Extension methods

Like Swift, Dart offers extension methods that allow you to add functionality—specifically, methods, getters, setters, and operators—to existing types. The syntax in both Dart and Swift for creating an extension looks very similar:

extension <name> on <type> {
  (<member definition>)*
extension <type> {
  (<member definition>)*

As an example, the following extension on the String class from the Dart SDK allows parsing of integers:

extension NumberParsing on String {
  int parseInt() {
    return int.parse(this);

print('21'.parseInt() * 2); // 42
extension String {
  func parseInt() -> Int {
    return Int(self) ?? 0

print("21".parseInt() * 2) // 42

Although extensions are similar in Dart and Swift, there are some key differences. The following sections cover the most important differences, but check out Extension methods for a complete overview.

Named extensions

Although not mandatory, you can name an extension in Dart. Naming an extension allows you to control its scope—meaning it’s possible to either hide or show the extension in case it conflicts with another library. If the name begins with an underscore, the extension is only available within the library in which it’s defined.

// Hide "MyExtension" when importing types from
// "path/to/file.dart".
import 'path/to/file.dart' hide MyExtension; 
// Only show "MyExtension" when importing types
// from "path/to/file.dart".
import 'path/to/file.dart' show MyExtension;

// The `shout()` method is only available within this library.
extension _Private on String {
  String shout() => this.toUpperCase();


In Swift, you can use extensions to add new convenience initializers to a type. In Dart, you can’t use extensions to add additional constructors to a class, but you can add a static extension method that creates an instance of the type. Consider the following example:

class Person {

  final String fullName;

extension ExtendedPerson on Person {
  static Person create(String firstName, String lastName) {
    return Person("$firstName $lastName");

// To use the factory method, use the name of
// the extension, not the type.
final person = ExtendedPerson.create('John', 'Doe');

Overriding members

Overriding instance methods (including operators, getters, and setters), is also very similar between the two languages. In Dart, you can use the @override annotation to indicate that you are intentionally overriding a member:

class Animal {
  void makeNoise => print('Noise');

class Dog implements Animal {
  void makeNoise() => print('Woof woof');

In Swift, you add the override keyword to the method definition:

class Animal {
  func makeNoise() {

class Dog: Animal
  override func makeNoise() {
    print("Woof woof"); 


As in Swift, Dart supports the use of generics to improve type safety or reduce code duplication.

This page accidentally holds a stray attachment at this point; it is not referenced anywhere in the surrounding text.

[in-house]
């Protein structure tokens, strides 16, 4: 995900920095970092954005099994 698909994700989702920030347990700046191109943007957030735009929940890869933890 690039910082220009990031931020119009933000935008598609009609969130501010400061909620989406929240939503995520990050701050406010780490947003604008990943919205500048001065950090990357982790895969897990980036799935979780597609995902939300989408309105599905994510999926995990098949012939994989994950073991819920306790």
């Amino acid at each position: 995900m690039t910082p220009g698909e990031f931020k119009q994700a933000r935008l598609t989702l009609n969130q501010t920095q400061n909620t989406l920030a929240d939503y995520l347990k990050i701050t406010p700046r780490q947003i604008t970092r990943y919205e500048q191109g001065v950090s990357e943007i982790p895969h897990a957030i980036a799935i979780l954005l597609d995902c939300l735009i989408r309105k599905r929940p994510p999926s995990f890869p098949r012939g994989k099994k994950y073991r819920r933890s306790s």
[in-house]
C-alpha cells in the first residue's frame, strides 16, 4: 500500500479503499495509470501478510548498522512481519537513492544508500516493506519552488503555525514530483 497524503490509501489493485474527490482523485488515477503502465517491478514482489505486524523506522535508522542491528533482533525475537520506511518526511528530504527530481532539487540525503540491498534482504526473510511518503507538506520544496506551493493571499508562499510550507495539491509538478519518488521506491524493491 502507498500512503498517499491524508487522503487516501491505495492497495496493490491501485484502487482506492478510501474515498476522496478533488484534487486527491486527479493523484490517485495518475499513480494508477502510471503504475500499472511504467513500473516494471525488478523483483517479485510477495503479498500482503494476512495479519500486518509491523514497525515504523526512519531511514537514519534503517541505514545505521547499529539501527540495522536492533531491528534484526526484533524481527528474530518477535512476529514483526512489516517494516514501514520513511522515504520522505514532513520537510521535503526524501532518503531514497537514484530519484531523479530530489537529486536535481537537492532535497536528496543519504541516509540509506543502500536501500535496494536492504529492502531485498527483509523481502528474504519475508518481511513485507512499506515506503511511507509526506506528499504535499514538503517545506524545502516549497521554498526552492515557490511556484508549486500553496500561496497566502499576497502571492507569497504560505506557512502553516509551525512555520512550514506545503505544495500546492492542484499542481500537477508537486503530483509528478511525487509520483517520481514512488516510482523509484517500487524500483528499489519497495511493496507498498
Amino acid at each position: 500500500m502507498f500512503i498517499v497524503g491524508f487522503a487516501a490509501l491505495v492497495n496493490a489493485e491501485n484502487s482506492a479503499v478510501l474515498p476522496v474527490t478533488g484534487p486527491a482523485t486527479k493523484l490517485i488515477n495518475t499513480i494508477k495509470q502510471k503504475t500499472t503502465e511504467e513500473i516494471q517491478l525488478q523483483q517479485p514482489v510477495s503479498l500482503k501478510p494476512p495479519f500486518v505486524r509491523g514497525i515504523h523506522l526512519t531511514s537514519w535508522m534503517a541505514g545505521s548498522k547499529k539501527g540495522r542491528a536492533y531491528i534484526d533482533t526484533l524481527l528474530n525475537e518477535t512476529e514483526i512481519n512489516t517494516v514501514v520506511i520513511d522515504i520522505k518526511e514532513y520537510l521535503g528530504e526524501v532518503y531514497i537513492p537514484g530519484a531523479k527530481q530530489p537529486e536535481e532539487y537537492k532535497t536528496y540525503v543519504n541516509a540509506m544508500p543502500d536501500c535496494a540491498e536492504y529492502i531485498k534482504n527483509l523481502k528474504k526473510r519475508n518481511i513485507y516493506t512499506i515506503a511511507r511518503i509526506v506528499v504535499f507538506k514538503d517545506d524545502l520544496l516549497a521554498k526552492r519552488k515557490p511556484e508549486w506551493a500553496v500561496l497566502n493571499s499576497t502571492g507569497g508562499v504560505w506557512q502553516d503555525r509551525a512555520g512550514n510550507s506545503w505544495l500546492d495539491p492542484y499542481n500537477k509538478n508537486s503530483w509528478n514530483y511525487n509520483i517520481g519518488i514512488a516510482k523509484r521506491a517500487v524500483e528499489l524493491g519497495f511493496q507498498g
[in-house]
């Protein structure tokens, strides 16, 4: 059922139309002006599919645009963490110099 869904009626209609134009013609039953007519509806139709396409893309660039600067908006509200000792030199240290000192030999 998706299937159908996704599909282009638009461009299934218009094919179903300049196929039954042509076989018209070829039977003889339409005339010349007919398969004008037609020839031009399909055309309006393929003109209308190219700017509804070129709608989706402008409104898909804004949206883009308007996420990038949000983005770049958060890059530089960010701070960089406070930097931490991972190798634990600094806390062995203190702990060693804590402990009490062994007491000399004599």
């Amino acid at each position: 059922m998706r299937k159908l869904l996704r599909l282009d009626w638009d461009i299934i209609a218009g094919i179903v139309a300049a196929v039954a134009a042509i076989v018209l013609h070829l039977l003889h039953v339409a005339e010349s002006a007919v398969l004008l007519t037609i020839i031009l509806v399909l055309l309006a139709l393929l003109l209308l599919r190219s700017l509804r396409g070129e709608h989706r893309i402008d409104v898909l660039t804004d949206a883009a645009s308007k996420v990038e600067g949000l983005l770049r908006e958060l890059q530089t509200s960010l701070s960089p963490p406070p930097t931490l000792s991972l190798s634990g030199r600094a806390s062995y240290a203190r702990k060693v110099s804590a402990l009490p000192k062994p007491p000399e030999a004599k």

Generic methods

You can apply generics to methods. To define a generic type, place it between < > symbols after the method name. This type can then be used within the method (as the return type), or in the method’s parameters:

// Defining a method that uses generics.
T transform<T>(T param) {
  // For example,  doing some transformation on `param`...
  return param;

// Calling the method. Variable "str" will be
// of type String.
var str = transform('string value'); 

In this case, passing String to the transform method ensures that it returns a String. Likewise, if an int is provided, the return value is an int.

Define multiple generics by separating them with a comma:

// Defining a method with multiple generics.
T transform<T, Q>(T param1, Q param2) {
  // ...
// Calling the method with explicitly-defined types.
transform<int, String>(5, 'string value');
// Types are optional when they can be inferred.
transform(5, 'string value');

Generic classes

Generics can also be applied to classes. You can specify the type when calling a constructor, which allows you to tailor reusable classes to specific types.

In the following example, the Cache class is for caching specific types:

class Cache<T> {
  T getByKey(String key) {}
  void setByKey(String key, T value) {}
// Creating a cache for strings.
// stringCache has type Cache<String>
var stringCache = Cache<String>();
// Valid, setting a string value.
stringCache.setByKey('Foo', 'Bar')
// Invalid, int type doesn't match generic.
stringCache.setByKey('Baz', 5)

If the type declaration is omitted, the runtime type is Cache<dynamic> and both calls to setByKey are valid.

Restricting generics

You can use generics to restrict your code to a family of types using extends. This ensures that your class is instantiated with a generic type that extends a specific type (and is similar to Swift):

class NumberManager<T extends num> {
  // ...
// Valid
var manager = NumberManager<int>(); 
var manager = NumberManager<double>(); 
// Invalid, neither String nor its parent classes extend num.
var manager = NumberManager<String>(); 

Generics in literals

Map-, Set-, and List- literals can explicitly declare generic types, which is useful when the type isn’t inferred or is incorrectly inferred.

For example, the List class has a generic definition: class List<E>. Generic type E refers to the type of the list’s contents. Normally, this type is automatically inferred, which is used in some membery types of the List class’s. (For example, its first getter returns a value of type E). When defining a List literal, you can explicitly define the generic type as follows:

var objList = [5, 2.0]; // Type: List<num> // Automatic type inference
var objList = <Object>[5, 2.0]; // Type: List<Object> // Explicit type definition
var objSet = <Object>{5, 2.0}; // Sets work identically